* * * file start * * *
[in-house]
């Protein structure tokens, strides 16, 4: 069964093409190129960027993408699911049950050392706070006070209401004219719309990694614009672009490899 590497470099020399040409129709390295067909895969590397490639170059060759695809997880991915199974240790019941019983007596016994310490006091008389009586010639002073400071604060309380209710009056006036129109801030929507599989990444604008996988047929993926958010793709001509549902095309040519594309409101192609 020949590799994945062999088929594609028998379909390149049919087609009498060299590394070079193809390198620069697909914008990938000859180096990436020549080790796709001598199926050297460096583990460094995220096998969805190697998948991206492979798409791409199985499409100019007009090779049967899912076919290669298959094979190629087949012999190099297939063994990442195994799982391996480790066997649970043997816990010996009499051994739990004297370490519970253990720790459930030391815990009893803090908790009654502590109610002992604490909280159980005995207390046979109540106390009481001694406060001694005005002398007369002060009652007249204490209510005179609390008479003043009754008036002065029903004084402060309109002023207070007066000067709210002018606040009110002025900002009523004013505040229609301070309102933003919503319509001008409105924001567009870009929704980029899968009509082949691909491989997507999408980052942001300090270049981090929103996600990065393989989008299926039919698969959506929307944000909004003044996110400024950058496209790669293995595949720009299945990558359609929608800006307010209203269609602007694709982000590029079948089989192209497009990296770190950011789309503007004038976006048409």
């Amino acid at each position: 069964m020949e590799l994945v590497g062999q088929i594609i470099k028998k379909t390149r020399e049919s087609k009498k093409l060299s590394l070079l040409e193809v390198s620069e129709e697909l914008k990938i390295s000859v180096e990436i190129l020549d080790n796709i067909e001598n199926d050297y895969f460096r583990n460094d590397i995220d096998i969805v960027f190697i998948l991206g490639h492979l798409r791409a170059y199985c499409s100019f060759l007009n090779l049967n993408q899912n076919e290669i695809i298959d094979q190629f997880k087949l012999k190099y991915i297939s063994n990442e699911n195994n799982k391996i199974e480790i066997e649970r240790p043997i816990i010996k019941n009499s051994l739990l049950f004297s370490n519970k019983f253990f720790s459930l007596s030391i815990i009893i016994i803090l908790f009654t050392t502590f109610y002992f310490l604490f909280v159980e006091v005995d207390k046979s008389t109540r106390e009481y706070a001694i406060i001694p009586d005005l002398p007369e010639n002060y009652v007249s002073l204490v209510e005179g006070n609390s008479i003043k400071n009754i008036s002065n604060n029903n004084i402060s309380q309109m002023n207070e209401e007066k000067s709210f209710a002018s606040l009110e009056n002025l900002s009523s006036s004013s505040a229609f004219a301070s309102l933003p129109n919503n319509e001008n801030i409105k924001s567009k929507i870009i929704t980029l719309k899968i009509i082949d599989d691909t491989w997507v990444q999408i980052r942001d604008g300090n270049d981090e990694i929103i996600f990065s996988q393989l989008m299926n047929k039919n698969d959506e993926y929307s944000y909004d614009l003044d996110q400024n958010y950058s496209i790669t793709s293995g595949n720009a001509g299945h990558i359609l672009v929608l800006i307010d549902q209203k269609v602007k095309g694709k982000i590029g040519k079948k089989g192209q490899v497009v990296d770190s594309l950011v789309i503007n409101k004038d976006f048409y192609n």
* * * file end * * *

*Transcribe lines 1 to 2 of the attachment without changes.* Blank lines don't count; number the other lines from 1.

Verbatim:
[in-house]
């Protein structure tokens, strides 16, 4: 069964093409190129960027993408699911049950050392706070006070209401004219719309990694614009672009490899 590497470099020399040409129709390295067909895969590397490639170059060759695809997880991915199974240790019941019983007596016994310490006091008389009586010639002073400071604060309380209710009056006036129109801030929507599989990444604008996988047929993926958010793709001509549902095309040519594309409101192609 020949590799994945062999088929594609028998379909390149049919087609009498060299590394070079193809390198620069697909914008990938000859180096990436020549080790796709001598199926050297460096583990460094995220096998969805190697998948991206492979798409791409199985499409100019007009090779049967899912076919290669298959094979190629087949012999190099297939063994990442195994799982391996480790066997649970043997816990010996009499051994739990004297370490519970253990720790459930030391815990009893803090908790009654502590109610002992604490909280159980005995207390046979109540106390009481001694406060001694005005002398007369002060009652007249204490209510005179609390008479003043009754008036002065029903004084402060309109002023207070007066000067709210002018606040009110002025900002009523004013505040229609301070309102933003919503319509001008409105924001567009870009929704980029899968009509082949691909491989997507999408980052942001300090270049981090929103996600990065393989989008299926039919698969959506929307944000909004003044996110400024950058496209790669293995595949720009299945990558359609929608800006307010209203269609602007694709982000590029079948089989192209497009990296770190950011789309503007004038976006048409």